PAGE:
The Women’s Civil Rights Movement

Civics

Women’s struggle for equal right has not been an easy or short road. All throughout U.S. history women have been fighting for their rights and for the rights of others. Women have organized and fought their way through legislatures, congressional obstacles and have faced ridicule and indifference.
It was a long and uphill battle. It meant defiance of laws and customs that had been accepted from the time of the first settlements, some of the discriminations women were fighting against were women were not permitted to speak at public meeting, women were denied the right to vote. Women did not have a free choice of courses or education. Women could not keep ownership of property when they married. Women could be beaten legally by their "overlords"- their husbands.
Women joined and fought by picketing, protesting, parading, campaigning - demanding that women be given the same rights as men.
Some of the women involved in this movement were Elizabeth Cady St5anton, who was called the "Mother of the Women’s Suffrage Movement". She organized the Woman’s Rights Covention of 1747. She was a leader in the fight for women’s rights to own property and for divorce laws more favorable to women.
Lucy Sten, who was the first woman in Massachusetts to earn a college degree.
Susan B. Anthony. She devoted her life to the temperance movement, (against alcohol) and the abolition cause (against slavery). She fought for women and black males to have the right to vote. She was arrested when she attempted to vote in Rochester, New York local elections. We built the Women’s rights movement into a national organization.
Carrie Chapman Latt, was the president of the National American Woman’s Suffrage (NAWSA)
Victoria Woodhill fought for Women’s freedom in economy on Wall Street, in Congress and in the Whitehouse. She was the first of many to appear before Congress to plead for and demand the rights of American Women.
In 1920 Women earned the right to vote, many of these women did not survive to see it. It took 70 years to get the vote.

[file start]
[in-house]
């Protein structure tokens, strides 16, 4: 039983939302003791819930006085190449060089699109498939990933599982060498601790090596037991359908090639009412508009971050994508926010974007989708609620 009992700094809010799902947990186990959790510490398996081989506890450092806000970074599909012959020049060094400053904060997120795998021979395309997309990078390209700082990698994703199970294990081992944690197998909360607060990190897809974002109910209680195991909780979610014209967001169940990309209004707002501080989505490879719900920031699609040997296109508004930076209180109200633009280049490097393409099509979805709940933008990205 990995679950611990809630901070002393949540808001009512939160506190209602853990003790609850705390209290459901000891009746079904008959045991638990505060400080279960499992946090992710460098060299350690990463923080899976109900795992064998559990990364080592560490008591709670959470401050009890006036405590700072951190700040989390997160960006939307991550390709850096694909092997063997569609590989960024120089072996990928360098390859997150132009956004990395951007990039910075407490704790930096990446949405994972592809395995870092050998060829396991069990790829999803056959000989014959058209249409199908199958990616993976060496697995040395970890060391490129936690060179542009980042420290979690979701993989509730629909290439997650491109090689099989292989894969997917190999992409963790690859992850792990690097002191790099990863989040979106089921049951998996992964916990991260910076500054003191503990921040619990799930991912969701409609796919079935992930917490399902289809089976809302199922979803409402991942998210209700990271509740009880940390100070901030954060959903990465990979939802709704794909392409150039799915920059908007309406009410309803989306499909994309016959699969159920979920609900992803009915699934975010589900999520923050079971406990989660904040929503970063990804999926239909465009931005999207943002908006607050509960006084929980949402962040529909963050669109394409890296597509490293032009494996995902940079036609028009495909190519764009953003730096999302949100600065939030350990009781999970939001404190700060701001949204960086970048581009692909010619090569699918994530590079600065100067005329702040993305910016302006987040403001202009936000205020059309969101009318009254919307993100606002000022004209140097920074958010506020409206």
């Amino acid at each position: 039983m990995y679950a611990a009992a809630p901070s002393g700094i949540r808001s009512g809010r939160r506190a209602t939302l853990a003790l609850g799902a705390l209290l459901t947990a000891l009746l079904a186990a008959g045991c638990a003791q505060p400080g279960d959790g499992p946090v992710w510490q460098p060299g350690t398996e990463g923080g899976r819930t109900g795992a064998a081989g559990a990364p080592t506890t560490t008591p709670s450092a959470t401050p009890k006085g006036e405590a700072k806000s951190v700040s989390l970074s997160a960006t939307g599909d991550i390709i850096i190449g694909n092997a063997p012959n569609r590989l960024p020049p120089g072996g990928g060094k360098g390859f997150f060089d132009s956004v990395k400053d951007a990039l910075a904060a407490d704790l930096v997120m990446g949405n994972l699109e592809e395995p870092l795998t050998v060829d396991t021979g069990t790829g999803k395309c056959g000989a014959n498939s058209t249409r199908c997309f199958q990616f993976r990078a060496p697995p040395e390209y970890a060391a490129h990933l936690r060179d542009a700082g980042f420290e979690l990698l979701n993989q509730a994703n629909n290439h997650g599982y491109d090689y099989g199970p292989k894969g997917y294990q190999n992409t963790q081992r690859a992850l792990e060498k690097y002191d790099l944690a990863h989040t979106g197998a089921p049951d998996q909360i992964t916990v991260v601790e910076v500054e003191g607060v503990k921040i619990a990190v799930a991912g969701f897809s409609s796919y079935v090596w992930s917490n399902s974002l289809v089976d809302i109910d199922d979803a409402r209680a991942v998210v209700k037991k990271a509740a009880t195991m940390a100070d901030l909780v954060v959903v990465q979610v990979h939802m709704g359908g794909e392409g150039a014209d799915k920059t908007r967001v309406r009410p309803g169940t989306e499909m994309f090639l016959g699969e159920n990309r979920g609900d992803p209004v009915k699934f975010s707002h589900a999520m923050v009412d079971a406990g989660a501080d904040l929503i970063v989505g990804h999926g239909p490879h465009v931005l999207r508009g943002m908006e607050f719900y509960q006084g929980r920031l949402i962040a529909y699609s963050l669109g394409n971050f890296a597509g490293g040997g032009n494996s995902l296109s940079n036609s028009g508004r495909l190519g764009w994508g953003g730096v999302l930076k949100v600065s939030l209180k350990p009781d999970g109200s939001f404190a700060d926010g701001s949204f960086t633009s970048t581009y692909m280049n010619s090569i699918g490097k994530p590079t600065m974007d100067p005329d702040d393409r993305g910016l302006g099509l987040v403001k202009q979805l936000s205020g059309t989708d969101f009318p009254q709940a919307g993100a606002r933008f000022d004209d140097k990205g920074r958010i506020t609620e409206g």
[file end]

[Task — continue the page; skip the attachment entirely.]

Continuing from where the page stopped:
In the "roaring twenties" women emerged flamboyant, defiant, and independent. Such a young "liberated woman" was known as a "flapper".
Women have fought hard in their battle for equality with men. The strong push for equal opportunity for women took place on local, state, and national levels. Women used the following procedures in their quest;
they used the courts for litigation.
they set up public meetings to educate the public, they lobbied legislators and candidates.
they secured editorial and civic leader support, they organized at the national, state, and local levels.
The following federal laws that protect women were the result:
Social Security Act (1935) and amendments provide for monthly retirement and disability to male and female workers and for survivors’ benefits to dependents of workers - male and female - covered by the system.

Unemployment insurance is managed jointly by the federal and state governments. Benefits are paid for loss of job through no fault of either male or female employees. Benefits vary from state to state. This is part of the Social Security System that began making payments in 1937.

Fair Labor Standard Act (1938) guarantees minimum wage and overtime pay for men - women employed in businesses that fall under federal regulation.

Equal Pay Act of 1963 was the first federal law against sex discrimination in employment. It prohibits employers from discriminating between employees on the basis of sex by paying different wages for equal work requiring equal skills, effort, and responsibility, and performed under similar working conditions.

Title VII of the Civil Rights Act of 1964 makes it unlawful for any employer to fail or refuse to hire or discharge any individual or otherwise to discriminate against any individual with respect to compensation, terms or conditions or privileges of employment because of such individuals race, color, religion, sex, or national origin." An amendment in 1978 prohibited discrimination in employment because of pregnancy._ Title VII’s administered by the Equal Employment Opportunity Commission (EEOC), which prohibited ‘help wanted - male and ‘help wanted - female" advertisements.




Occupational Safety and Health Act (OSHA) of 1970 strengthened the powers of the EEOC t bring suits in court after and investigation. It includes widened coverage of the Civil Rights Act to embrace employees and unions of eight or more workers, employees